Aerobic

Definition - What does Aerobic mean?

Aerobic is a condition in which free oxygen or dissolved oxygen is present in an aquatic environment. The presence of oxygen is essential for plants, animals and other living organisms. However, an aerobic environment may allow the growth of aerobic microorganisms, whose metabolic activities can influence the corrosion of metal.

Corrosionpedia explains Aerobic

Aerobic environments exist in the atmosphere, soil, fresh and waste water, as well as other media. The oxygen concentration, which varies with the medium, is high in air and lower in both soil and water.

Aerobic conditions can either accelerate or inhibit corrosion. The bacteria that influences corrosion is classified as aerobic if they require oxygen to become active, or anaerobic if oxygen is not required.

Corrosion may result from either direct or indirect metabolic activities of aerobic micro-organisms. These activities cause corrosion by:

  • Altering and deteriorating the resistance of the surface film
  • Introducing a corrosive environment
  • Affecting the rate of anodic or cathodic reaction
  • Formation of electrolytic concentration cells
  • Altering the environmental composition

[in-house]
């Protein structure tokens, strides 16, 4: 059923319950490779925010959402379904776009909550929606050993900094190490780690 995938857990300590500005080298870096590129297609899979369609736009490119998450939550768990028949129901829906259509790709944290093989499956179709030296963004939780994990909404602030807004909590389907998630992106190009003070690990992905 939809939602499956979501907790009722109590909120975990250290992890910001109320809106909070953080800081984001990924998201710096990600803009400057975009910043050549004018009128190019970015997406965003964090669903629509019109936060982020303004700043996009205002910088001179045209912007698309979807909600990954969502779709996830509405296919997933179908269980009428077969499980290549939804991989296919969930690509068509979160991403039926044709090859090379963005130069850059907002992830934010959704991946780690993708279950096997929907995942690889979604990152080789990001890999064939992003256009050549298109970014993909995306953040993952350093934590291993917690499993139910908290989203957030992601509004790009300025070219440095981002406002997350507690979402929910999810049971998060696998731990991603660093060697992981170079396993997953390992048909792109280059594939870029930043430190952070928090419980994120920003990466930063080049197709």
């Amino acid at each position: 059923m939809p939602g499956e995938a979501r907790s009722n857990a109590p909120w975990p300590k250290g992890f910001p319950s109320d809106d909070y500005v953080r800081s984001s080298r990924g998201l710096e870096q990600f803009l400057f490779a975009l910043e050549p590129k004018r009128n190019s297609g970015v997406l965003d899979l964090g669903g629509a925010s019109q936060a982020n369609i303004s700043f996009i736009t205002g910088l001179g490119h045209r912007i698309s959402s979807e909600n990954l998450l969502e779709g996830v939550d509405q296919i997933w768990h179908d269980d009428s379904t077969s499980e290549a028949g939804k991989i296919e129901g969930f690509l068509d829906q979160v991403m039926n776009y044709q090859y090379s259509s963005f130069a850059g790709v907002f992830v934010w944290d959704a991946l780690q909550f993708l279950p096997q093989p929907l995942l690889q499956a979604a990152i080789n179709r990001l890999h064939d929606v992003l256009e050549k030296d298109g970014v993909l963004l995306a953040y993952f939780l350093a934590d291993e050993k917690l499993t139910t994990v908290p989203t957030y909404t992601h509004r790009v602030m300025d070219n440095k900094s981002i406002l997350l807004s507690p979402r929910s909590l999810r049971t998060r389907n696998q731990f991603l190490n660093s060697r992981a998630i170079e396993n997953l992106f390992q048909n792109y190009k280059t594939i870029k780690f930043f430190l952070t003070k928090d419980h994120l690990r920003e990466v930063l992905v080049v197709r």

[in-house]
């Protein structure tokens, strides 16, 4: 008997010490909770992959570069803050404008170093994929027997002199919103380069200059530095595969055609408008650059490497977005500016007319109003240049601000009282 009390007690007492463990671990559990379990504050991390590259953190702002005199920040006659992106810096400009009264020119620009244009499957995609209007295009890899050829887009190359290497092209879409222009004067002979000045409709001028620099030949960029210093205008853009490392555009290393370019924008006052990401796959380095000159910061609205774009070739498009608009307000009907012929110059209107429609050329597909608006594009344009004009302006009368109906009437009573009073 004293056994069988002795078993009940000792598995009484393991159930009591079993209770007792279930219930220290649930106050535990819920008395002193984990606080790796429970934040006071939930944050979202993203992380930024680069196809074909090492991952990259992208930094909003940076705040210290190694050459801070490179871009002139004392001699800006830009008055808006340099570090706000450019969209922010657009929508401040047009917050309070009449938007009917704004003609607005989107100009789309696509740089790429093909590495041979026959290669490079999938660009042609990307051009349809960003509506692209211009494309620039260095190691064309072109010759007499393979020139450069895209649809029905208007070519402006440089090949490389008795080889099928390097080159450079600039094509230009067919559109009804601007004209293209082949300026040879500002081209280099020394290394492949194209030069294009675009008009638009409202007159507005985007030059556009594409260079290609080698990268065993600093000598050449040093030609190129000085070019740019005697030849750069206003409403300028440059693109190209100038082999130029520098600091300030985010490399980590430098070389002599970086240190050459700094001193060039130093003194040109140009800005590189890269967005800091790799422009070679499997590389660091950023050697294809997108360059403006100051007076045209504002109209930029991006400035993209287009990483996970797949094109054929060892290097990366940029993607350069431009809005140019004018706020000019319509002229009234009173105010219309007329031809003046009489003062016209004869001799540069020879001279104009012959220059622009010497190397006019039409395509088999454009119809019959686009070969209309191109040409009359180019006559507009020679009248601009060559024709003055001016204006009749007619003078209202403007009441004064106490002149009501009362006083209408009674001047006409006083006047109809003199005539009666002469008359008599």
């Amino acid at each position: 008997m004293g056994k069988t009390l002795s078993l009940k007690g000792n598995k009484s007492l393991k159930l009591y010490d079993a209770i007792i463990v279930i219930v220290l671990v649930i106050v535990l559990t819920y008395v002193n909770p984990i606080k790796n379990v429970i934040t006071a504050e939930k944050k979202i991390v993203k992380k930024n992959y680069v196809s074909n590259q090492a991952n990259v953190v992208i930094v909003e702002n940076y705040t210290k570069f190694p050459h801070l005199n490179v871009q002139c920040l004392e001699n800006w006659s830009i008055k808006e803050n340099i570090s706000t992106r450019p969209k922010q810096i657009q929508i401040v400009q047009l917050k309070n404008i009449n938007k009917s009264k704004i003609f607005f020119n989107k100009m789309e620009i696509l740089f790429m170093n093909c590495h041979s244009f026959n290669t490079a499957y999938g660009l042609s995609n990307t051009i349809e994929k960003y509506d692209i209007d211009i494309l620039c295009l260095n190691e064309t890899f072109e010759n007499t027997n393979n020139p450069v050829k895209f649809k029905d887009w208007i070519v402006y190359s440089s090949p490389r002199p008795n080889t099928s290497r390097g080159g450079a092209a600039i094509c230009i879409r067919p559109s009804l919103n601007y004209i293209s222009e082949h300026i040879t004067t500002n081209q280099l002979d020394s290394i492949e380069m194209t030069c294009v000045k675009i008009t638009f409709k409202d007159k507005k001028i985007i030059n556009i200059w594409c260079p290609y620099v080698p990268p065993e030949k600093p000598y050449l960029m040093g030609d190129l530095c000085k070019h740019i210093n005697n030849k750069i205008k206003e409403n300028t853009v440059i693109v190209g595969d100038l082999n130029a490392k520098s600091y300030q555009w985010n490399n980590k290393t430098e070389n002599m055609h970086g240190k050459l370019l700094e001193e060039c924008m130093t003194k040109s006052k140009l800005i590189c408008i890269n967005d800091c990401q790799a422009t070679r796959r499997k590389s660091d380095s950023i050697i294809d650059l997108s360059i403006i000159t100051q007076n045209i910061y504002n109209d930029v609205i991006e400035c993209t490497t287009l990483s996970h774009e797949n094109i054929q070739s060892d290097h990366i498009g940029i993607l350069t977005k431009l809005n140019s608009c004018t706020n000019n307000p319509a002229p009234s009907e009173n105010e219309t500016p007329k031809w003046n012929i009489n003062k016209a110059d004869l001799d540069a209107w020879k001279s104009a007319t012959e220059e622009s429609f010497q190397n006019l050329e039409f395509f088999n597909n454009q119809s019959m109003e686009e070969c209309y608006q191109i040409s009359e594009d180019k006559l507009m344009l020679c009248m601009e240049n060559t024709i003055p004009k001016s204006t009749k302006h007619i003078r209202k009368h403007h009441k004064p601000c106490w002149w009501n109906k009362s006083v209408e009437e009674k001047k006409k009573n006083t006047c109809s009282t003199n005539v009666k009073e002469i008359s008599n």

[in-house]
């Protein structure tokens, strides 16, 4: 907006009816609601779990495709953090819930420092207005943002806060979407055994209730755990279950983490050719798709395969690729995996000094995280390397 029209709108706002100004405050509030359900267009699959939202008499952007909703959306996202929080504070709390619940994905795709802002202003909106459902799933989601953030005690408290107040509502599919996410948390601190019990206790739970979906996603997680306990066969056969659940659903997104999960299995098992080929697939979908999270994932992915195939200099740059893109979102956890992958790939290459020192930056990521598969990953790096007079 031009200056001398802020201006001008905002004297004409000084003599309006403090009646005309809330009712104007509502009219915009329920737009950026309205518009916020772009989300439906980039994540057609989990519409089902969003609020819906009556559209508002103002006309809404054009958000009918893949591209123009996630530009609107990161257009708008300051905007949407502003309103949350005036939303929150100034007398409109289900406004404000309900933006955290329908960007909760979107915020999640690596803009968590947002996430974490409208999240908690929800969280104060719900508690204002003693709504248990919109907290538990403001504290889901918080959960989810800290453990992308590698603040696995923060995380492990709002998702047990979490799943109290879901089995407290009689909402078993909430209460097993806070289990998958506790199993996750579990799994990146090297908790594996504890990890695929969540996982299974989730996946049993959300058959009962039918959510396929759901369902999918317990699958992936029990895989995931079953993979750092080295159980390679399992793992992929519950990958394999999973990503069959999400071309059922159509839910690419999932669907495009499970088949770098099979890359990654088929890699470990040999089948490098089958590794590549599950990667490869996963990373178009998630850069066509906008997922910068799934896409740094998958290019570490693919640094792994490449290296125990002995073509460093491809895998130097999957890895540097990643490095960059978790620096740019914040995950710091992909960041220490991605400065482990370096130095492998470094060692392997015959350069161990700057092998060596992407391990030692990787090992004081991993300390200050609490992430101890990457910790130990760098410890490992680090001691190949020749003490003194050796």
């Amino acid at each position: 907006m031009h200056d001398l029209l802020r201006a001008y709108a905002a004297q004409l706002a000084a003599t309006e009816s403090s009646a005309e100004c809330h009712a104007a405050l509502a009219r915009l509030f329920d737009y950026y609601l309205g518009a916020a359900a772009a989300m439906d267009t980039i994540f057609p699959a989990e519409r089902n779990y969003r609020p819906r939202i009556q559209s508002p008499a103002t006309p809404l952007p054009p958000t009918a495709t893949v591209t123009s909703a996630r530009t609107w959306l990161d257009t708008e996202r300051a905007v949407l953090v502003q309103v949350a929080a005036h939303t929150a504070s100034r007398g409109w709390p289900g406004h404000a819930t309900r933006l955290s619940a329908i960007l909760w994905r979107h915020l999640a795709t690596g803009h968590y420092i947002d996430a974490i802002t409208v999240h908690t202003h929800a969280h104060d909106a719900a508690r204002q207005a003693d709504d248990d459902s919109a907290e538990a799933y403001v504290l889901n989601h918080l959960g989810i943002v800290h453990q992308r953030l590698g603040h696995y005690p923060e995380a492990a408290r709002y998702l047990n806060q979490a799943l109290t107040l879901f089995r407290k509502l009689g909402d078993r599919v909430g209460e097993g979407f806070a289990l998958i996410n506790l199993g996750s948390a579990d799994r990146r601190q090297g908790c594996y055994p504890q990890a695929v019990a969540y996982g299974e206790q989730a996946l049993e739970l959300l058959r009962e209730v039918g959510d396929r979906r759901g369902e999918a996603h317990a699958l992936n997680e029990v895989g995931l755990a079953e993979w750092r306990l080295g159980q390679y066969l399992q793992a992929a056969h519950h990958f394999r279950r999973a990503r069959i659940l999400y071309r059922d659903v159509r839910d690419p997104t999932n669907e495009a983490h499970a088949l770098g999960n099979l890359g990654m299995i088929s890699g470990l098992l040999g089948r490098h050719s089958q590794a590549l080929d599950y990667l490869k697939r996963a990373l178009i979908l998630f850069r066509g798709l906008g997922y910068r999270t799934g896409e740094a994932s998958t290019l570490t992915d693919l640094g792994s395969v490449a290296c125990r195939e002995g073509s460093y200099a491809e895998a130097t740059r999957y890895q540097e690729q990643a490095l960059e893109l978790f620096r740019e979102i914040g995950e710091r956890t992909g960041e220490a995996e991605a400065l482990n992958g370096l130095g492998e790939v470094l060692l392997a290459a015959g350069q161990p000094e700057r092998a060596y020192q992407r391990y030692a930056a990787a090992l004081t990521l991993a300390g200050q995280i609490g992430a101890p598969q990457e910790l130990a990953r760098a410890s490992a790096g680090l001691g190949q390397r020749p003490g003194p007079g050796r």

In biocorrosion, a biofilm on the metal surface contains aerobic bacteria, which grows as it absorbs oxygen and nutrients from the water. This growth increases the thickness of the slime layer, and limits penetration of oxygen in layers adjacent to the metal surface.

The absence of oxygen in the deeper layers provides a suitable environment for anaerobic bacteria growth against the surface. This metabolizes the carbon from stainless steel to produce sulfuric, nitric or other organic acids that increase the rate of corrosion.

Oxygen influences the sulfate-reducing-bacteria-related corrosion of ferrous metal and its alloys. Presence of oxygen enables some bacteria to oxidize iron to form iron oxide and hydroxide, while other bacteria oxidize sulfur to produce sulfuric acid, which leads to biogenic sulfide corrosion.

Iron- and manganese-oxidizing bacteria are aerobic and associated with accelerated pitting attacks on stainless steel at welds.

In corrosion inhibition, an aerobic environment can be used for aerobic respiration to remove oxygen and reduce corrosion, as well as formation of a biofilm to act as a barrier to the corrosive substances and prevent them from reaching the metal surface.

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